One of the most-anticipated holiday releases is Tom Hooper’s film adaptation of the English translation of the French musical adapted from Victor Hugo’s novel: Les Misérables. And it’s a chance to break out one of the most useful phrases in all criticism, which I do try not to overuse: those who like this sort of thing will find that this is the sort of thing at they like. The musical is fantastically popular, and it seems there’s almost no way they could possibly screw it up, if they show even a modicum of respect for the fan base’s opinions. In a way, fans of Broadway musicals form a distinct — yet not disjoint — group that behaves in much the same manner as comic book fans.
The most notable difference is at musicals have the imprimatur of “culture” — and Hugo’s novel is one of those classics of literature than nobody has actually read, much less in the original — so the story is probably familiar to far more people. It traces the path of Jean Valjean (Hugh Jackman) as he is pursued across early 19-century France by the law-and-order absolutist Inspector Javert (Russell Crowe). Valjean starts the film in 1815, on parole after serving twenty years of hard labor for stealing a loaf of bread. A moment of kindness changes the course of his life, and he becomes an honest man, other than the minor fact of breaking his parole.
Eight years later, Valjean has adopted a new identity and become mayor of a small town and owner of a factory manufacturing rosaries. By he’s still not perfect; he allows his underling to cast out a worker, Fantine (Anne Hathaway), for supporting a child back home. She falls low, indeed, and Valjean vows to make right what he allowed to go wrong, just as Javert shows up and identifies him as the escaped parolee. He escapes and retrieves the child Cosette from a venal pair of innkeepers (Helena Bonham Carter and Sacha Baron Cohen). They go into hiding again in Paris, where nine years later a grown Cosette (Amanda Seyfried) will vie with the innkeepers’ daughter (Samantha Barks) for the attentions of a dashing young revolutionary (Eddie Redmayne).
The budget of a major feature film allows for the action to be rendered far more expansively than the stage does, but big budgets do not imply big emotion. For the most part, the film feels hollow and self-conscious about it’s place. Any shot not designed to show off a giant, expensive set is assembled from close-ups — including one brutal one that cuts off Crowe’s forehead and chin — that seem more about actors’ egos than working to the fullest with the music. One particular multivocal section falls completely flat in a way no competent director would allow on stage.
And this starts to give the lie to the biggest hype surrounding the film: recording the vocals live on-set rather than having actors sing to playback. Yes, it allows the cast to act along with the singing more like would occur on stage — not to mention the ability to select from a wider variety of takes in editing — but it’s not clear that this is really such a huge improvement. Hathaway says it would feel “selfish” to sing “the pretty version” of her big number, emphasizing how devoted to her craft she is, but is the resulting melodramatic take that chokes half the lines out of the song any less self-indulgent? Besides which, pre-recording seems to allow for better mixing; group numbers are muddy and indistinct unless you’re already a big fan and know the score by heart.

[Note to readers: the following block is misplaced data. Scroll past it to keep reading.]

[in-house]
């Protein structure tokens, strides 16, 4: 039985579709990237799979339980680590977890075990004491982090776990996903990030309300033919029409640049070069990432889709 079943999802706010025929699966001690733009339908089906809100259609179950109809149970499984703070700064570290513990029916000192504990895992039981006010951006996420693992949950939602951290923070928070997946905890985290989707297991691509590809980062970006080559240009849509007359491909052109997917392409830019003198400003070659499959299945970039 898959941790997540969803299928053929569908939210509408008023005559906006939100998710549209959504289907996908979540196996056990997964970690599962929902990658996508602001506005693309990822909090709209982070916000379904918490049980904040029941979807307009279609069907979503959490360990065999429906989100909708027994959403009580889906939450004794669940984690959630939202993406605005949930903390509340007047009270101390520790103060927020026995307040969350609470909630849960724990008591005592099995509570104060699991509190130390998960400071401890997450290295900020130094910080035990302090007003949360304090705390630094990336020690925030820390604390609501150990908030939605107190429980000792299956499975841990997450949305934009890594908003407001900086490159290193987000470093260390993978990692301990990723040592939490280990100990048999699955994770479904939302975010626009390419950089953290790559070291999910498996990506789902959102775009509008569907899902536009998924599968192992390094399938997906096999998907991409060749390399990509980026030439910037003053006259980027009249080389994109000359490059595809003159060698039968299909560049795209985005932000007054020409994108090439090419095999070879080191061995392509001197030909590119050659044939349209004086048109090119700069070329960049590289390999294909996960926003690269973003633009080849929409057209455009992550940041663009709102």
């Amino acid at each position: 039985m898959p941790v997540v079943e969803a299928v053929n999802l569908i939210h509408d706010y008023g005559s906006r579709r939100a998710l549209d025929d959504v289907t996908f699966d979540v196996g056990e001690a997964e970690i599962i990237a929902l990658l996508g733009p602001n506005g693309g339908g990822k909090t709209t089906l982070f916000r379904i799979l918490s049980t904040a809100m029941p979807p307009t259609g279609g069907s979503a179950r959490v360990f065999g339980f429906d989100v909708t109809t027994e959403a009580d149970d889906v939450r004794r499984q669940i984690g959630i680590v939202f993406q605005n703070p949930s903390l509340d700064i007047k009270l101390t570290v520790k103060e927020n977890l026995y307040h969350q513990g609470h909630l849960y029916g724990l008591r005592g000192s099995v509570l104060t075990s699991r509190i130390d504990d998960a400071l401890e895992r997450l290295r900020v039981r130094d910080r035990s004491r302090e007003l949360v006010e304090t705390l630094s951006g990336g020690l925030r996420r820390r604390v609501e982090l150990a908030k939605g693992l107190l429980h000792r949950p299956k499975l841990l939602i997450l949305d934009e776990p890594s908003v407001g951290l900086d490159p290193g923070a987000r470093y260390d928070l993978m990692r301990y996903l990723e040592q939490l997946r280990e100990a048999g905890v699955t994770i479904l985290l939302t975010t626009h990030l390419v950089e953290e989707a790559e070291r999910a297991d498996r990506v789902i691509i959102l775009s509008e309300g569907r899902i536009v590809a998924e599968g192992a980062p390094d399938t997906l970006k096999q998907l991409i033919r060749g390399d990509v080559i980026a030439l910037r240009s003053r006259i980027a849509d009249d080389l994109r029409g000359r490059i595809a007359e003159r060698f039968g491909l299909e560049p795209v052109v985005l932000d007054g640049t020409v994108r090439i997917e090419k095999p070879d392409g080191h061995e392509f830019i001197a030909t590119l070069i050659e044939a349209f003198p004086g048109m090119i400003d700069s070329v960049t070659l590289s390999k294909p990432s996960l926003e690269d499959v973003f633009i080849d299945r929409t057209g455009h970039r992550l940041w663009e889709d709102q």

That said, by and large the cast do a decent job with the singing, even among one not known for such talents. Hathaway has a solid voice for the musical’s most famous song, and everyone seems to forget that Jackman came from a strong song-and-dance backing before becoming Wolverine. Crowe is the least impressive of the bunch, as others have reported; his songs are perfunctory and his recitative is wooden. The flip side is that in terms of actual acting — you know, like what people in movies do — he’s head and shoulders above most of the cast, with only Jackman’s more frequent chances for scenery-chewing making him any sort of competition. If someone produced another straight — non-musical — adaptation of Hugo’s novel I would cast Crowe as Javert again in a heartbeat.
It’s also big in time, highlighting the fact that the stage version generally includes an intermission. While it’s not the longest film of the year — Cloud Atlas, The Hobbit, Django Unchained, and The Dark Knight Rises all surpass it, and Zero Dark Thirty ties it at 157 minutes — and it’s nowhere near as long as the five-hour non-musical version from 1934, the story started dragging well before the ninety-minute point.
But all the film’s flaws can be easily swept under the rug by the sympathetic eye that much of the audience will bring to bear. Those who are already fans of the musical are unlikely to be disappointed. For those who aren’t, it’s harder to say.
Worth It: maybe, maybe not. You probably already know.
Bechdel Test: fail.